Ray-Tracing in the Mainstream: The Second Generation

Graphics technology has come a long way. More than four decades ago, it seemed that video games were a proof of concept. The main players were touting the ability to manipulate your TV. Back then, people were content just seeing blocks that populate the screen being moved by the joystick, with imagination filling everything in between. Then things started to improve exponentially. With every new generation, there was a huge jump in graphics. The 90s saw the transition of games from 2D to 3D.   At the same time, the PC was dabbling in graphics acceleration technology. This was when developers showcased their prowess in rendering their creations using polygons, albeit at a low count. The 3D models back then looked more like origami pieces. It was in the 2000s when eye candy started to shoot up in detail, with games able to render faces and individual fingers. Many other techniques were used, like texture and bump mapping.

Fast forward to now, and the world is going crazy over ray tracing going mainstream. There is much to know and like about this technology, as it aims to mimic how light bounces off objects in real-life.

Ray Tracing in the Mainstream

2018 was a point in time when PC folk was starting to see the viability of playing games in 4K. Although it can give you very sharp images, even the high-end video cards at the time could barely run most games at 60 frames per second. Many players are also aiming at higher frame rates as it gives them more responsive controls, which is why monitors with high refresh rates and native resolutions of 1440p or 1080p still managed to sell well. This was also the year when the first GPUs that feature ray tracing arrived courtesy of NVIDIA, and this is the first time that the mainstream crowd will get to use it with gaming in mind.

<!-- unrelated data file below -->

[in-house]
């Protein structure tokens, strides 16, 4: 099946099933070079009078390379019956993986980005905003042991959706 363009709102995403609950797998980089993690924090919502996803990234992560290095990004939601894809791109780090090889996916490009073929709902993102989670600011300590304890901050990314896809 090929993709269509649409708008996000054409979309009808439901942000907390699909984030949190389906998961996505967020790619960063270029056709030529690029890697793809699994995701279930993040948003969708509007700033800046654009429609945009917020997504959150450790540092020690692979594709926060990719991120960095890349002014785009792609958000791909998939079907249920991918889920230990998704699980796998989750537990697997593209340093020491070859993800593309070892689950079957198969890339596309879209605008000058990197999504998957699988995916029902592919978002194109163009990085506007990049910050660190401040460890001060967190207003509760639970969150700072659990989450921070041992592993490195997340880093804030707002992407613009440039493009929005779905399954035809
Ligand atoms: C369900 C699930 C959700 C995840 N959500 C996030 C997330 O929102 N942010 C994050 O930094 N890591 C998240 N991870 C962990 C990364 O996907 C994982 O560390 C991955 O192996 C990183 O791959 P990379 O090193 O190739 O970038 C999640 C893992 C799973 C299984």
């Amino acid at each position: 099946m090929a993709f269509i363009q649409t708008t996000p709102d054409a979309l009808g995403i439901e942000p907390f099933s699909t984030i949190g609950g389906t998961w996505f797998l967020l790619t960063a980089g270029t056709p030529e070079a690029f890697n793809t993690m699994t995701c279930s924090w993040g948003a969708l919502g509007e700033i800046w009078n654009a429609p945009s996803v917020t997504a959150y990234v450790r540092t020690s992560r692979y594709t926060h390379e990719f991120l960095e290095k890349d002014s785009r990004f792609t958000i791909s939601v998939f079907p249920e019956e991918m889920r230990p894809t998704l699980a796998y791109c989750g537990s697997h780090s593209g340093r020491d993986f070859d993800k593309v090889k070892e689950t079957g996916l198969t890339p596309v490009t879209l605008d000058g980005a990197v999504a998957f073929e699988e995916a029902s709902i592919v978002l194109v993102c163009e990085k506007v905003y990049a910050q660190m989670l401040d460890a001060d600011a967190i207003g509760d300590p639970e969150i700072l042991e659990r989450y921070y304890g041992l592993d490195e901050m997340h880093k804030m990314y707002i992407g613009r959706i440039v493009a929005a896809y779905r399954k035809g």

People soon realized the cost of new technology. Even with the most expensive video cards, there were a few games that effectively halved the frame rate when ray tracing is turned on. Now, the world is in the cusp of seeing the second generation of GPUs that have it, and they are promising huge improvements.

Consoles are Now Part of the Fun Too

If you want to keep up at the forefront of technology, you need to cash for it. This is the case for those who jumped in and got the top-tier video cards that featured ray tracing. It is not surprising to see prices that go more than $1,500. This is a price that is beyond most people’s budgets. If you are thinking about getting something that expensive, it is too small for a mortgage broker to take on. The good thing is that there are stores that offer financing plans for those who are interested.

If you want something more affordable, the upcoming generation of video game consoles is confirmed to feature hardware-based ray tracing. It will definitely push the technology to a bigger crowd. The previous generation was said to have featured weak processors right out of the gate, which held back their performance, but this time hardware makers Sony and Microsoft have made sure that their new machines will have specs that rival modern PCs.

The Future

ps4 gaming console

NVIDIA was the only player in town who offered video cards with ray tracing, but soon AMD will start joining the fight as they release competing products. The latter also produces the silicon being used in the upcoming consoles: Sony’s PlayStation 5, and Microsoft’s Xbox Series X and S.

The new GPUs with ray-tracing are already here, and what you can expect in the future is for the technology to become better and more affordable. It would be great to see that enabled even at 4K resolution and have it running at least at 60 frames per second. Do not be surprised if that also shows up in handheld devices. There is a good chance that Nintendo’s successor to their highly-successful hybrid console, the Switch, will have that. After all, NVidia supplied them with the CPUs that power their current hit product.

Ray tracing may be the push needed by graphics technology to make video games look closer to real life. It has been around for a long time in professional 3D rendering applications, and it is just recently that it has reached the mainstream consciousness. More people will now get to see what the fuss is all about, and here is hoping that it will come as a standard feature soon.

Scroll to Top